Senator Carl Levin: pleased at the speed of Afghan Army recruiting

Just back from a trip to Afghanistan and Pakistan, Sen. Levin tells reporters at a Monitor breakfast of significant progress in building up the Afghan Army. Strengthening Afghan forces is the "critical mission," the Democratic chairman of the Senate Armed Services Committee said.

Michael Bonfigli/Special to The Christian Science Monitor/File
Sen. Carl Levin, Democratic chairman of the Senate Armed Services Committee, talks with reporters at a Monitor breakfast about his recent trip to Afghanistan and Pakistan.

Carl Levin, Democratic chairman of the Senate Armed Services Committee, has just returned from a trip to Afghanistan and Pakistan. At a Monitor breakfast with reporters today, he said that progress is being made in turning more of the war effort over to the Afghans.

Sen. Levin did not support the surge of additional US combat forces to Afghanistan, believing instead that America should send “trainers, partners, and mentors” to strengthen the Afghan Army.

Why? The Army is “respected” by the Afghan people, he explained, and when the Afghans themselves lead the fight, they negate the Taliban message of US-as-occupier.

The unstated implication: The faster the Afghans stand up their own forces, the faster American troops come home.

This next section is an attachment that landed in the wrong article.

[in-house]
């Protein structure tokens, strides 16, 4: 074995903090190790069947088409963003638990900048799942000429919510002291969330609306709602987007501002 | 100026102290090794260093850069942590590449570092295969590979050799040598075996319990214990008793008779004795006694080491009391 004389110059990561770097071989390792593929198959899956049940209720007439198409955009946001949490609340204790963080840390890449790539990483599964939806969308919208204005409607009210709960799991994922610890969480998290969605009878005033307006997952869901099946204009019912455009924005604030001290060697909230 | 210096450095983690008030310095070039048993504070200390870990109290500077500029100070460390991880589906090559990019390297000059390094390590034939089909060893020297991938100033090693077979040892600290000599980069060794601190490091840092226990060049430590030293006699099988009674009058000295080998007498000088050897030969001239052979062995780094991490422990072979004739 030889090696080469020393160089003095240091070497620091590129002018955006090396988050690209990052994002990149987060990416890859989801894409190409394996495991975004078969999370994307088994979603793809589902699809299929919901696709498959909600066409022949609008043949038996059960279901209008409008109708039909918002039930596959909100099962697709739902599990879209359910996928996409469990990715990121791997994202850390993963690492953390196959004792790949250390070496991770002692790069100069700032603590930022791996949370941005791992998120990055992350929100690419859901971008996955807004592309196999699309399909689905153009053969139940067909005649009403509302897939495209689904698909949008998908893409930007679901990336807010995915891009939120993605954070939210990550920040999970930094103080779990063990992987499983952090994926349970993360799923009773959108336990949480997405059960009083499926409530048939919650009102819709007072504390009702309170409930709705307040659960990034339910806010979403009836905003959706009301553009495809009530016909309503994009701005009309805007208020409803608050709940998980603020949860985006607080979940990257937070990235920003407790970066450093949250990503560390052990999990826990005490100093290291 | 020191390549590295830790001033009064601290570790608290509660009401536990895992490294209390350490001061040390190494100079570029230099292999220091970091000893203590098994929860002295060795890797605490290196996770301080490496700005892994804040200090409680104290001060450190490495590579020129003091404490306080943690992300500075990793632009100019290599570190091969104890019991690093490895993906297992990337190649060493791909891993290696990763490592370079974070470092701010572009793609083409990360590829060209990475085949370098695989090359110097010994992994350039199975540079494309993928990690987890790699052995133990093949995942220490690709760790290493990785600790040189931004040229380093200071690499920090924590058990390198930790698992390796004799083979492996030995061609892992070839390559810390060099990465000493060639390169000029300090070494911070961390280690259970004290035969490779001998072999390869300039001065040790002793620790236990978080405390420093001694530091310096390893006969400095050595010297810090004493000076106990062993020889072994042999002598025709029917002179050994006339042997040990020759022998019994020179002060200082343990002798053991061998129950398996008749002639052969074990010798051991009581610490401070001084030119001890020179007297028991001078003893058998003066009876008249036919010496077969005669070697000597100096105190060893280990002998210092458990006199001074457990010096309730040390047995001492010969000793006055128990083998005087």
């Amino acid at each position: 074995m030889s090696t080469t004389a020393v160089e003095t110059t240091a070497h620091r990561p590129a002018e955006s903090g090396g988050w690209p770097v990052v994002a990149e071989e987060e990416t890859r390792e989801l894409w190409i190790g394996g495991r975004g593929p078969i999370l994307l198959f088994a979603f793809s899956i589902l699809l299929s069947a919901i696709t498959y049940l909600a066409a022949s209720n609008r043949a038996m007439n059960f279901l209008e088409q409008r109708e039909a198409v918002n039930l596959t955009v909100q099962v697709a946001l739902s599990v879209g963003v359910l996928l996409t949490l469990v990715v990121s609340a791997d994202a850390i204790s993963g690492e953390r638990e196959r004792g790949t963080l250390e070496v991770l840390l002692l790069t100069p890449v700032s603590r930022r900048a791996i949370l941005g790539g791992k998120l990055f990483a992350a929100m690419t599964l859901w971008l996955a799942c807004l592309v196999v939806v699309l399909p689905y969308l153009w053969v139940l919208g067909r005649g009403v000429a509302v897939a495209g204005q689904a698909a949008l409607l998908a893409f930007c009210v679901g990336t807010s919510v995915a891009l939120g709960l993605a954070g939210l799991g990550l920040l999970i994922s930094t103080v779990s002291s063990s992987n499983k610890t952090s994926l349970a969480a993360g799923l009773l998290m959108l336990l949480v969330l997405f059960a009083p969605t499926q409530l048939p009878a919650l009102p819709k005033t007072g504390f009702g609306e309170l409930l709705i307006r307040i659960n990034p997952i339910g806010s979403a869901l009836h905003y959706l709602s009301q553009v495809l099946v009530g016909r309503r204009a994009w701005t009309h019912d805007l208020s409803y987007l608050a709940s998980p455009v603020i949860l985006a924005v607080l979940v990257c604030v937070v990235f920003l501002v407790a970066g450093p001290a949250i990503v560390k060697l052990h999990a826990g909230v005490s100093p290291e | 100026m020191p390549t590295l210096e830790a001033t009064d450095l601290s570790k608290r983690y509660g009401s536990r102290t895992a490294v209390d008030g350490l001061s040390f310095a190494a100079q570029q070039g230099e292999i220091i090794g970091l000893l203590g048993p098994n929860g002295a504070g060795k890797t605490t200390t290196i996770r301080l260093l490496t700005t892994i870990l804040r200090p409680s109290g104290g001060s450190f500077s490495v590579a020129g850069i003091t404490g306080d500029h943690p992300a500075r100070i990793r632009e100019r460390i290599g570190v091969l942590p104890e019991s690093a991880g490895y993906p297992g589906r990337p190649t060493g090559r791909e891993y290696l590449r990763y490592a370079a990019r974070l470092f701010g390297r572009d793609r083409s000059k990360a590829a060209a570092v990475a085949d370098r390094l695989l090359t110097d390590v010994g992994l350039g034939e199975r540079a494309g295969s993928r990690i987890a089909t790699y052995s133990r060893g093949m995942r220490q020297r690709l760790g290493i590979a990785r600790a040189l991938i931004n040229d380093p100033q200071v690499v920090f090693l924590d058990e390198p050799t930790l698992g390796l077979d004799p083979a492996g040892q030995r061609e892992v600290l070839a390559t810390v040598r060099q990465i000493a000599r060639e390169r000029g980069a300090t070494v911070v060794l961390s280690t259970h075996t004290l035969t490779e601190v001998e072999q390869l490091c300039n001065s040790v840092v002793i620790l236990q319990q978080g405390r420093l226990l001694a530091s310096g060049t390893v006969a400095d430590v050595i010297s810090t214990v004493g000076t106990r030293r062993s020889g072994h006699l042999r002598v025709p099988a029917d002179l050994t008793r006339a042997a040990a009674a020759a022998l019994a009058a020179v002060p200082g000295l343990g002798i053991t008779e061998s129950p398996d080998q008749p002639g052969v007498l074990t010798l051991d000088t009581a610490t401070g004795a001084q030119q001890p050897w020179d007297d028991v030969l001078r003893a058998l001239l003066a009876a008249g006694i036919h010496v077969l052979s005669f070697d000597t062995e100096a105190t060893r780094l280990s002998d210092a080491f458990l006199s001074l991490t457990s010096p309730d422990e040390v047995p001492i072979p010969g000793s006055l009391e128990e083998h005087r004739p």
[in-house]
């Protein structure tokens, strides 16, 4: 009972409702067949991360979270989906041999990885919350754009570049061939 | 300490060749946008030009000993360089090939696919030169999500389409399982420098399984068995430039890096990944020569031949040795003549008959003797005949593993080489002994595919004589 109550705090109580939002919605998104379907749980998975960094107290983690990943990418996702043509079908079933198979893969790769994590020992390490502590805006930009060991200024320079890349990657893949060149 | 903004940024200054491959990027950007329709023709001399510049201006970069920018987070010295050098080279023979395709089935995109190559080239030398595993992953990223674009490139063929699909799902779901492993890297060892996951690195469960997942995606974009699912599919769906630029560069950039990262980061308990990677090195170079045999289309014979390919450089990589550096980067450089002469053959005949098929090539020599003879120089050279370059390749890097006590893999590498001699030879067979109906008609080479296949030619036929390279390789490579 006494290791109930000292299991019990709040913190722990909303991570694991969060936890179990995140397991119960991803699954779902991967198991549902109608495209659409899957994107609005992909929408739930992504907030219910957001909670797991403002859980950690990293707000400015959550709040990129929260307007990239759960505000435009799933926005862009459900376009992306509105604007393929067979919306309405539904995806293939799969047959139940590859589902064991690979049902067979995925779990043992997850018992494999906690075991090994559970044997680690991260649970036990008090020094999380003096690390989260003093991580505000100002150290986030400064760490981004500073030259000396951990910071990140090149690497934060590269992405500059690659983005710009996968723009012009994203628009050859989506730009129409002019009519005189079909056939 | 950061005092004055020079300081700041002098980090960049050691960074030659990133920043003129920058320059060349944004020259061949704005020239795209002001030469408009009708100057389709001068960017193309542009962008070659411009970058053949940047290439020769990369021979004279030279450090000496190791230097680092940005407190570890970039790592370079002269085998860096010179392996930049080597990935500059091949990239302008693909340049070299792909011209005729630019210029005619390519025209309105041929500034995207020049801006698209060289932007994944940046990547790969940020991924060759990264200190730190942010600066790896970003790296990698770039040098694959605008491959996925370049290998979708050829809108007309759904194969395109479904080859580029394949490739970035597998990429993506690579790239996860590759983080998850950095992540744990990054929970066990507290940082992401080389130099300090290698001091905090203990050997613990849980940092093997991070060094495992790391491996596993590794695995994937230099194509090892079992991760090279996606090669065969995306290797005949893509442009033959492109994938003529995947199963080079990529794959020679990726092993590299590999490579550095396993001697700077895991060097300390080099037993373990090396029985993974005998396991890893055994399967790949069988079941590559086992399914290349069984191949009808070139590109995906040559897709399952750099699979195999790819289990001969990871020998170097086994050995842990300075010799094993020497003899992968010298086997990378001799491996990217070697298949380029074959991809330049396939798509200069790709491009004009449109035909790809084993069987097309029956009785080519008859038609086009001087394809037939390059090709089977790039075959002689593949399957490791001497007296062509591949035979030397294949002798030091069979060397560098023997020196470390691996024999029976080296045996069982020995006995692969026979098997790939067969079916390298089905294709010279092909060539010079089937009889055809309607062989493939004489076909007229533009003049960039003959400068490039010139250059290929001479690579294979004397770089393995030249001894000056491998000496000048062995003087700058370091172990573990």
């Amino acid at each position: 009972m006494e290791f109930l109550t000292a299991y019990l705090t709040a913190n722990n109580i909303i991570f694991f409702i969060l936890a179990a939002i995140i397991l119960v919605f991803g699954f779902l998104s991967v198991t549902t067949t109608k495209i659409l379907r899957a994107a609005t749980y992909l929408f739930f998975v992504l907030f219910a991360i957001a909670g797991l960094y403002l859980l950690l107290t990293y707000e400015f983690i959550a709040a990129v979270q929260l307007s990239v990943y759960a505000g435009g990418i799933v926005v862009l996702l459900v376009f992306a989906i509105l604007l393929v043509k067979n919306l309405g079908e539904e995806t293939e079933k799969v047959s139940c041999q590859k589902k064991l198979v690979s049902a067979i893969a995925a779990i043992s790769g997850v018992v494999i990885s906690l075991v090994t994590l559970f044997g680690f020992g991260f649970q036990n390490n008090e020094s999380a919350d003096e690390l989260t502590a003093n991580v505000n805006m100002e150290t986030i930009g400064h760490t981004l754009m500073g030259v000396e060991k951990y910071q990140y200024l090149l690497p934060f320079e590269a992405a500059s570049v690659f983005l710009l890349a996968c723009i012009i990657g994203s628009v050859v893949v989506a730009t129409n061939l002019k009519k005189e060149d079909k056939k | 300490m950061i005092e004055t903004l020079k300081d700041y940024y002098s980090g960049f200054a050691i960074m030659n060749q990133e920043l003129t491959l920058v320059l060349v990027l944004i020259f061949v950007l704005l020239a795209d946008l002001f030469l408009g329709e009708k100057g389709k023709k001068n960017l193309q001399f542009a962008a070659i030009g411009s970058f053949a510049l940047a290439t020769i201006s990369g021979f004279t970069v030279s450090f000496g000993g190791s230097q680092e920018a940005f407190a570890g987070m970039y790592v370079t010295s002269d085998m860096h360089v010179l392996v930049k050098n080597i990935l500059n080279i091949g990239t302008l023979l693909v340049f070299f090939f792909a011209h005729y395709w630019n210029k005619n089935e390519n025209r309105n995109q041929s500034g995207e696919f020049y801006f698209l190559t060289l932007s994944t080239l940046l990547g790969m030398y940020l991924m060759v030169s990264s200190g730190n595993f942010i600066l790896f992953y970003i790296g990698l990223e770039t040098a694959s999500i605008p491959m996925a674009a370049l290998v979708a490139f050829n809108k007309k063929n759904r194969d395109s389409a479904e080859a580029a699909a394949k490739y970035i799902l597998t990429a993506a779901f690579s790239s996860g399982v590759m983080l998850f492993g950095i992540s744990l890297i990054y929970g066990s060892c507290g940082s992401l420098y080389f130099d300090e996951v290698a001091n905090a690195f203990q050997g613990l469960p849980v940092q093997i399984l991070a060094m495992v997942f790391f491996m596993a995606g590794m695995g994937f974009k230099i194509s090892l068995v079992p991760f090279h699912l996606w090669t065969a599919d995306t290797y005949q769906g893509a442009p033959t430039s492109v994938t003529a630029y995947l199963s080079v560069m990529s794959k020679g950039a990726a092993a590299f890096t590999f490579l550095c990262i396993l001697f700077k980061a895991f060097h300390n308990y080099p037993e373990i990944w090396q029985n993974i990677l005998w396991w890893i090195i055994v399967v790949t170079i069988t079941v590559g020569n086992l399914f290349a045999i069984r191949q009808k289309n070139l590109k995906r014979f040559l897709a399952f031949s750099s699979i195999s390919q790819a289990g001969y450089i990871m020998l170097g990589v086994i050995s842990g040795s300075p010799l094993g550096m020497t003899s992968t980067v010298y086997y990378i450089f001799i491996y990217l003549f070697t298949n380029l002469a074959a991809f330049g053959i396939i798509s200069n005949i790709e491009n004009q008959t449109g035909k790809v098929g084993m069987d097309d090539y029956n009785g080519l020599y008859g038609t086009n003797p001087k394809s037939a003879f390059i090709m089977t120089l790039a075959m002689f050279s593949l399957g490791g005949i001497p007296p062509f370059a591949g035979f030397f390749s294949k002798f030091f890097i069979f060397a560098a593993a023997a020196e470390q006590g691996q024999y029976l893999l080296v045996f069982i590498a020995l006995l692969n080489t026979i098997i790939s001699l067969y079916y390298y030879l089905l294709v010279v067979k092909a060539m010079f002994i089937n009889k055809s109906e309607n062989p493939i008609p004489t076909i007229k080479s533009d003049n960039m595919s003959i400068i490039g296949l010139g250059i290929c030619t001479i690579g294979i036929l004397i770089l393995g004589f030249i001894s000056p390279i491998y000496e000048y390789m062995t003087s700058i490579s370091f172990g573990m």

Acknowledging the dangerous corruption of Afghan police and that NATO forces are still short 2,000 trainers to deploy with the Afghan Army in the field, the senator was nonetheless pleased that Afghan Army recruiting is up.

The size of the Army will more than meet its target, he said. In September, there will be about one Afghan soldier for every US one – a vast improvement since his last visit in January. The Pentagon has said the Afghan Army may hit its October target of 134,000 troops already in August.

How did this happen? Senator Levin attributed it to the controversial Obama “deadline” of July 2011, when the US will begin to withdraw troops. For evidence he referred to the man in charge of training Afghan forces, Lt. Gen. William Caldwell, who says the deadline lit a fire under the Afghans to make greater efforts to recruit.

Levin said it's significant that the Afghans will take the lead in a offensive later this summer in one area of Kandahar Province called Arghandab.

“That point will not be missed by the Afghan people. That point, I know, will not be lost on the Taliban. What the Afghan people will see is that their own troops that they respect, and they rely on, and they know, will be there for the long haul.”

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